Res­i­den­tial Golf Cour­ses

Inside Golf - - On Course Living - RossPer­rett

LIV­ING on a golf course is a dream for many golfers. So­cial re­searchers re­fer to this phe­nom­e­non as ‘life­style liv­ing’ where res­i­dents seek to live in a lo­ca­tion that en­hances their de­sired life­style, whether it be ac­cess to the beach, to their boat, to the golf course or a vi­brant city life.

Golf res­i­den­tial de­vel­op­ments are not new. They have been with us for decades, par­tic­u­larly in the United States where golf re­sorts and golf res­i­den­tial boomed for over 40 years only to come to a scream­ing halt over the past few years. One of the orig­i­nal golf res­i­den­tial com­mu­ni­ties was Went­worth Golf Club in Sur­rey in The United King­dom. Built in the 1920’s it is now the home of The Euro­pean PGA and fa­mous golfers such as Sir Nick Faldo and Ernie Els.

In Aus­tralia, the first golf res­i­den­tial projects were built by house­build­ing gi­ant AV Jen­nings at Turu Beach on the south­ern coast of NSW and at The Launce­s­ton Casino in Tas­ma­nia. These were fol­lowed in the 1980’s by land­mark projects such as Mike Gore’s bold Sanc­tu­ary Cove on The Gold Coast and Christo­pher Skase’s Mi­rage at Port Dou­glas. Both projects were pi­o­neers in in­te­grated res­i­den­tial de­vel­op­ment and set a new bench­mark for de­vel­op­ment.

Sanc­tu­ary Cove was to be­come Aus­tralia’s largest brick paving pro­ject as all the roads were brick paved. Leg­endary golfer Arnold Palmer de­signed the course and a con­cert by Frank Si­na­tra launched the pro­ject amid un­prece­dented hype. At Port Dou­glas, Skase used Thom­son Wolveridge to de­sign the course and trans­formed the sleepy sea­side port by im­port­ing thou­sands of es­tab­lished palm trees and put Port Dou­glas and the Bar­rier Reef on the in­ter­na­tional tourist map. The rest is his­tory as other de­vel­op­ers fol­lowed with ma­jor projects like The Na­tional Golf Club in Vic­to­ria, Palm Mead­ows and Hope Is­land in Queens­land and Joon­dalup and The Vines in West­ern Aus­tralia.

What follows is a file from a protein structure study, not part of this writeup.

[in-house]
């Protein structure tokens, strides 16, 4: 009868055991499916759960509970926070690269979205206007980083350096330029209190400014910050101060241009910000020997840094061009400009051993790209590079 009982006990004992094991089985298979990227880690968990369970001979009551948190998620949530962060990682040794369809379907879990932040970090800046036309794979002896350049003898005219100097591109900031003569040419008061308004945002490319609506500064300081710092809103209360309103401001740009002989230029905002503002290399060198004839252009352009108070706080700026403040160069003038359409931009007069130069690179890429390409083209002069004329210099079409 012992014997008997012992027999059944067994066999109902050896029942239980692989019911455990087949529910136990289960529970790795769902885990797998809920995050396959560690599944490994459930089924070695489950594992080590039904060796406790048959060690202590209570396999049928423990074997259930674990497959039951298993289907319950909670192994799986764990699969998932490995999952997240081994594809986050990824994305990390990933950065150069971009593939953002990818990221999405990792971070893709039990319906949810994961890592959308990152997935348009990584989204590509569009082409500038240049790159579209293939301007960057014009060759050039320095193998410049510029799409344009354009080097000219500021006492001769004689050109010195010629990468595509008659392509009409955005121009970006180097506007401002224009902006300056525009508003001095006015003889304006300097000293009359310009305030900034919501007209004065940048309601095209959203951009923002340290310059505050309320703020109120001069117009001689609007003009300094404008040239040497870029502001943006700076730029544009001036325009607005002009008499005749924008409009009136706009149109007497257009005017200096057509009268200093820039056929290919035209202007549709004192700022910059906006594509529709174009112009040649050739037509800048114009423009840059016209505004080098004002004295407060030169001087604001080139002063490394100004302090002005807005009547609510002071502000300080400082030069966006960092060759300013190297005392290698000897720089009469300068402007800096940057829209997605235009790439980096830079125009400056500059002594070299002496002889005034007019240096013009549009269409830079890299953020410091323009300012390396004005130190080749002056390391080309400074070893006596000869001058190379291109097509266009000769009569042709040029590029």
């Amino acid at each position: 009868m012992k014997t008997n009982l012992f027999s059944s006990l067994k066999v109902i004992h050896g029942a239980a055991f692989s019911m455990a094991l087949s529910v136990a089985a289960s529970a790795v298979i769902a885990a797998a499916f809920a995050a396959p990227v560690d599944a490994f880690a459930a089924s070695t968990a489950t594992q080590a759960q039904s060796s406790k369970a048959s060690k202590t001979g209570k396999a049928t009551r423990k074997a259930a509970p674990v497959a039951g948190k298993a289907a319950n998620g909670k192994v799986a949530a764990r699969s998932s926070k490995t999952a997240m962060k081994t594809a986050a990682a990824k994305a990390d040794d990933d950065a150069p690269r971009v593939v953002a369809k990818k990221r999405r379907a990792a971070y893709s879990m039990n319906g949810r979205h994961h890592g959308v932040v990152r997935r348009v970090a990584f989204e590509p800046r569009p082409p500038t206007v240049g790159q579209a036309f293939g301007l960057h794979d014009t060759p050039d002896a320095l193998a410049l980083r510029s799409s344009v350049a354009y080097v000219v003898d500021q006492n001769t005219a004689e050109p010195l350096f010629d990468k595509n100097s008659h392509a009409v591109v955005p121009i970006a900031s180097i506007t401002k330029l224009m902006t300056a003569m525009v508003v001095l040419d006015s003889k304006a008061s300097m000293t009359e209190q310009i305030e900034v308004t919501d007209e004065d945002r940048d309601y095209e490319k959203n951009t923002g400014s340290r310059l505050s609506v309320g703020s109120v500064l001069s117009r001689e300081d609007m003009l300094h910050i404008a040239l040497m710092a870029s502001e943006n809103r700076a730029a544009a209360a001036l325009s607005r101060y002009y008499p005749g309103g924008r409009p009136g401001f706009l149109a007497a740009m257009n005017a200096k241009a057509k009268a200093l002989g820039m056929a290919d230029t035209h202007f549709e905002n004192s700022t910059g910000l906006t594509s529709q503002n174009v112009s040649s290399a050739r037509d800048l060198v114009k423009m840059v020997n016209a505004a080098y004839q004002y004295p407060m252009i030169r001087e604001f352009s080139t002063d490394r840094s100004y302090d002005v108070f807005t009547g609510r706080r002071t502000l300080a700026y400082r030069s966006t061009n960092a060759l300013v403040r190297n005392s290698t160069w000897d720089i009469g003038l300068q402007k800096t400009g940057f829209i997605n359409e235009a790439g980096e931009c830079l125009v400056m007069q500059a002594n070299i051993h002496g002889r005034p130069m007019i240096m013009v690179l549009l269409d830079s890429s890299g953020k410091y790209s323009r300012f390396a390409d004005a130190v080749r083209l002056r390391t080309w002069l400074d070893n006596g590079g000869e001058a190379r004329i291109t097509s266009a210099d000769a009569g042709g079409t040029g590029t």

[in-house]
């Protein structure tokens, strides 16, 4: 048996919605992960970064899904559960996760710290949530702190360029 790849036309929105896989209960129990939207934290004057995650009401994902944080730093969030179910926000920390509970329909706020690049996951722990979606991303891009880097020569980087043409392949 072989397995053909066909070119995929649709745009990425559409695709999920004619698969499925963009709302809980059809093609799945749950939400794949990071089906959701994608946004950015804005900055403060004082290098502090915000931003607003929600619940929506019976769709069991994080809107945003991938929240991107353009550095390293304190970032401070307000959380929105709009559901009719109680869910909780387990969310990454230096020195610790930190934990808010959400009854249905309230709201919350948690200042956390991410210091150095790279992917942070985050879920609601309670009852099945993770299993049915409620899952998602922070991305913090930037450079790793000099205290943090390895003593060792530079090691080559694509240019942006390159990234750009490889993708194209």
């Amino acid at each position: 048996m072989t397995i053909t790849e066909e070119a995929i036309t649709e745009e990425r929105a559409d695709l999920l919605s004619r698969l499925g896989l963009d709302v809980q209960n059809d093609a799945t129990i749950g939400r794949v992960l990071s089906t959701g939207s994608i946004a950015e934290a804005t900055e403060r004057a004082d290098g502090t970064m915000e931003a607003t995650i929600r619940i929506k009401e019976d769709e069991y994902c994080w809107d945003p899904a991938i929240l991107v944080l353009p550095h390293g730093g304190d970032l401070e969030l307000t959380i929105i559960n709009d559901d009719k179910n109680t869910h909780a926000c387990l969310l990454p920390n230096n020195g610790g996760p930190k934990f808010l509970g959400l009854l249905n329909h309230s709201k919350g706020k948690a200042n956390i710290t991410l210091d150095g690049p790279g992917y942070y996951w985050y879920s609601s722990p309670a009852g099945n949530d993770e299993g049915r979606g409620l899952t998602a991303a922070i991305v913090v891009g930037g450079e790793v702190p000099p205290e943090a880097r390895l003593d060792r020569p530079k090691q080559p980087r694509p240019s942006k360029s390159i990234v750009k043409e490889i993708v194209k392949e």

The ear­lier projects gen­er­ally had a re­sort com­po­nent and were the fore­run­ners to res­i­den­tial com­mu­ni­ties which are more the norm to­day. Golf com­mu­nity de­vel­op­ment has boomed around our cap­i­tal cities with projects like Sanc­tu­ary Lakes, Sand­hurst, The Her­itage, Moonah Links and 13th Beach around Mel­bourne, Brook­wa­ter and North Lakes in Bris­bane and Ma­genta Shores, Kooin­dah Waters and Stone­cut­ters Ridge in Syd­ney. In the fu­ture, golf com­mu­nity de­vel­op­ment will more likely be in re­gional cities and the larger coun­try towns where land avail­abil­ity and plan­ning con­trols are more favourable. Many re­gional cour­ses will se­cure a sus­tain­able fu­ture by em­brac­ing associated res­i­den­tial de­vel­op­ment.

The ma­jor­ity of new golf course de­vel­op­ments rely on associated res­i­den­tial de­vel­op­ment to fund the golf course, a fact that some golf purists find ab­hor­rent. Golf Com­mu­nity de­vel­op­ment has also had its bat­tles in the plan­ning en­vi­ron­ment as some politi­cians have re­ferred to golf de­vel­op­ments as real es­tate by stealth. Old hang ups that golf is an elit­ist game and bad for the en­vi­ron­ment still ex­ist in gov­ern­ment cir­cles but are grad­u­ally be­ing bro­ken down by the ex­cel­lence that the golf in­dus­try is pro­mot­ing.